IN the past year, two important movements relating to Pakhtuns and led by Pakhtun youth have emerged in Pakistan: the movement for merging Federally Administered Tribal Areas with Khyber Pakhtunkhwa, or the Fata Youth Jirga; and what is referred to as the Pakhtun Long March that has demanded an end to violations of rights of Pakhtuns, especially enforced disappearances and extrajudicial killings, sparked by the killing of Naqeebullah Mehsud in Karachi by the Sindh police.
Both these movements have common characteristics: they are completely peaceful, largely led by youth, demanding justice from a state seen as complicit in rights violations, across political affiliations, and involve an organised use of social media for projection.
It’s unfortunate that mainstream media has provided little coverage to these two movements. There are three possibilities why.
It is unfortunate that mainstream media has provided less than due coverage to these movements.
First, the demands of both relate to the security policies of the state, and involve a discussion on Pakhtuns, who have been linked to the narrative of terrorism by the state and media. This discussion is considered taboo. This was evident in the conspicuous lack of coverage given to the Pakhtun Long March sit-in in Islamabad.
Second, access of media personnel to Fata has been limited owing to threats from both state and non-state actors. There are few alternatives to journalists embedded with security forces that paint a rosy picture of a ravaged land, and official statements.
Third, news relating to Fata and Pakhtun issues does not generate much interest and hence ratings for corporate news channels driven by profits. This is also linked to the larger public narrative that has dehumanised Pakhtuns, especially those from Fata, as terrorists or criminals.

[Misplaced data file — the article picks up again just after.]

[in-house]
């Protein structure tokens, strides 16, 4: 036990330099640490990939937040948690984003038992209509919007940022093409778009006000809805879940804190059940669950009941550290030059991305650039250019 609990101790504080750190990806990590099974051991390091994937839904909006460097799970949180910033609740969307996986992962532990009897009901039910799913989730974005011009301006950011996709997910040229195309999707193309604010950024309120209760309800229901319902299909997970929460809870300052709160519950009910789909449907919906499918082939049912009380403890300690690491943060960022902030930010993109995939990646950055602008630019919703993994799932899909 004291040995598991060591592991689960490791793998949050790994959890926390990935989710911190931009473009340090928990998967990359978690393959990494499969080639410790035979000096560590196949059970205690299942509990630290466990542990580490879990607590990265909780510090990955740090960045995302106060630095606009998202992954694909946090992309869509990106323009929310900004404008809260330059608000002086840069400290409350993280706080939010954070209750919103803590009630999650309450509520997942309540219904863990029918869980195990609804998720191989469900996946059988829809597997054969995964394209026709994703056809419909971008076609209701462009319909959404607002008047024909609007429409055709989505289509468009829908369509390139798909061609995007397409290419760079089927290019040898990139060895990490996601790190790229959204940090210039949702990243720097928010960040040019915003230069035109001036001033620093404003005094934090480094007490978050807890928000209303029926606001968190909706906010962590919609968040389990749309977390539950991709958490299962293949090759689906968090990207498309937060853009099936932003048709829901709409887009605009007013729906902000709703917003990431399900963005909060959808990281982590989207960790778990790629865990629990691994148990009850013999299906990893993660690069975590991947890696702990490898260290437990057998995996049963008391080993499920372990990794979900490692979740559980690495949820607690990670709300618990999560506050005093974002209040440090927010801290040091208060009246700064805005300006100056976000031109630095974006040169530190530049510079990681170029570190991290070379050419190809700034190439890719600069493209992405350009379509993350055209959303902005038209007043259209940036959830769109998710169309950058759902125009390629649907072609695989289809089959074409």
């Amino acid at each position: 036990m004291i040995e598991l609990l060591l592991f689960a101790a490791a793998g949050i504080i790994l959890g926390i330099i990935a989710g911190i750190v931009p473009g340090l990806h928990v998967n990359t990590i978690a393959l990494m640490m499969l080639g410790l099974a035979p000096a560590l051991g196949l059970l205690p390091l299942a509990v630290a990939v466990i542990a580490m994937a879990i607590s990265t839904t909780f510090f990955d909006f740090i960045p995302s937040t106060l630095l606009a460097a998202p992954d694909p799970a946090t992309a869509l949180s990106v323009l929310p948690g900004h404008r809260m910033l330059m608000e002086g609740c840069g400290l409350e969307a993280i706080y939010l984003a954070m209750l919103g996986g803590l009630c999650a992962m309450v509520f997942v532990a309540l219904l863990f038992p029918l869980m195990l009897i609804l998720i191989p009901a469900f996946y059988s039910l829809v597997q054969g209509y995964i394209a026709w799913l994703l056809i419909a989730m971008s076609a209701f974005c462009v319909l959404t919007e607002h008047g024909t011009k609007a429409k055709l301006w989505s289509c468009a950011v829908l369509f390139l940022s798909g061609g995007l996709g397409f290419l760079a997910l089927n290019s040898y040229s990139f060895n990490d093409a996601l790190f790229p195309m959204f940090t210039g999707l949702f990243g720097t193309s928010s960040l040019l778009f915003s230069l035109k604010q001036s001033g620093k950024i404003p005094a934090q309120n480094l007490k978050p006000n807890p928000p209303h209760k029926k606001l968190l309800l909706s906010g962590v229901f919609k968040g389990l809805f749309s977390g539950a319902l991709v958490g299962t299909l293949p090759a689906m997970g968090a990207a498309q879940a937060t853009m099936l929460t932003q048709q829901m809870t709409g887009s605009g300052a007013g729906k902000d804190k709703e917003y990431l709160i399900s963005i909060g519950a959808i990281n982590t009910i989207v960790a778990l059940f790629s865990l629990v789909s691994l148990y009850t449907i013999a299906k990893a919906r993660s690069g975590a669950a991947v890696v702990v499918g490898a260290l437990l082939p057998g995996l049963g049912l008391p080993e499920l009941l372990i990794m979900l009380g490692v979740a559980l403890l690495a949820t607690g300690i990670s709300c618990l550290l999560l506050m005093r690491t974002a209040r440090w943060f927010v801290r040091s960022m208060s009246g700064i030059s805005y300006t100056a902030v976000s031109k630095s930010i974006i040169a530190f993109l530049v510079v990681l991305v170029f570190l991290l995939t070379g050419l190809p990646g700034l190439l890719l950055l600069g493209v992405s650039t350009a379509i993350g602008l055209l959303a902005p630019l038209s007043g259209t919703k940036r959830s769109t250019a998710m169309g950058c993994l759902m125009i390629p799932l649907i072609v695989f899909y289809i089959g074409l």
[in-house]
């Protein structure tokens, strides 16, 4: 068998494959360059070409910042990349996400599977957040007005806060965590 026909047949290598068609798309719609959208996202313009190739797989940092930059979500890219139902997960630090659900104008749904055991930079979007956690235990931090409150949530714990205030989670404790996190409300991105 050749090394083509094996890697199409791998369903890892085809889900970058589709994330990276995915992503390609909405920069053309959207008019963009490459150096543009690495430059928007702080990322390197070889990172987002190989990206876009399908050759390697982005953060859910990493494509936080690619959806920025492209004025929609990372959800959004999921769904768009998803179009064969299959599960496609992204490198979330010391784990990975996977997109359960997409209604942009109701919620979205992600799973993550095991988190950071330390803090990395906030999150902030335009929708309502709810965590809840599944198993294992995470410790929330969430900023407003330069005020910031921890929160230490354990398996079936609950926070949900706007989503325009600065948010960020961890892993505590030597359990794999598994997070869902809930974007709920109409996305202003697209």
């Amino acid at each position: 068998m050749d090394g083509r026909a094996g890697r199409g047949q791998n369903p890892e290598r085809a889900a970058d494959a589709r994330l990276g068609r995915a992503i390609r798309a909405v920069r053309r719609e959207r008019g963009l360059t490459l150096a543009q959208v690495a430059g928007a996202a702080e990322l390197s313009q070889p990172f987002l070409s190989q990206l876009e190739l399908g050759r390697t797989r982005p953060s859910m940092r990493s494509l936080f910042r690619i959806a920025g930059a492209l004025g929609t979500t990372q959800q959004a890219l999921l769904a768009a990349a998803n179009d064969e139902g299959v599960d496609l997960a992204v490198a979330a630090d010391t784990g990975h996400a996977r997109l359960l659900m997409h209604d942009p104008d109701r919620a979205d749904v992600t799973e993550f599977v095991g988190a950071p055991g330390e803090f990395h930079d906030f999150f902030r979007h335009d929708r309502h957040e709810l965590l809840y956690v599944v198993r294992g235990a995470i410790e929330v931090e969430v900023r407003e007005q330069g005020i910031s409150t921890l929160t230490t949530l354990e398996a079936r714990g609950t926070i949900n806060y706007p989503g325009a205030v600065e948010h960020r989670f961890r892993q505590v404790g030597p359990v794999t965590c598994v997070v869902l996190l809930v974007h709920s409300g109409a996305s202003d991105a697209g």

It is interesting to note that mobile internet has been blocked in Fata since June 2016, and broadband connectivity is restricted to only a few towns.
Then, in the absence of media coverage and internet in Fata, how are the youth able to create critical mass on the internet? Youth active in Pakhtun movements relating to Fata on social media are either displaced by security operations and reside in nearby areas in KP, or in large cities such as Karachi, Lahore, Rawalpindi, and Islamabad, often subjected to racial profiling by state actors as well as society.
There are several injustices that Pakhtuns say they have been subjected to both in their native Fata and KP, and in other urban centres.
First, several checkposts have been set up in Fata and in Swat, often at very close intermittent distance from one another that make movement for locals cumbersome. Instances of humiliation of locals here cause resentment of being treated like a suspect in one’s own land. For South and North Waziristan Agencies, locals were issued special cards without which they could not enter, referred to as ‘Waziristan visa’ by locals.
Second, the imposition of curfews in Fata and Swat is routine, and rounding up of locals after an attack on the military has also drawn protests. This includes shooting at sight anyone found in the vicinity of an attack. The collective punishment clause of the draconian colonial Frontier Crimes Regulation (FCR), 1901, has been employed several times whereby all male members of a tribe are punished for the act of one person from the tribe, and in the absence of a court system, justice is administered by the local political agent and commanding officer of the military.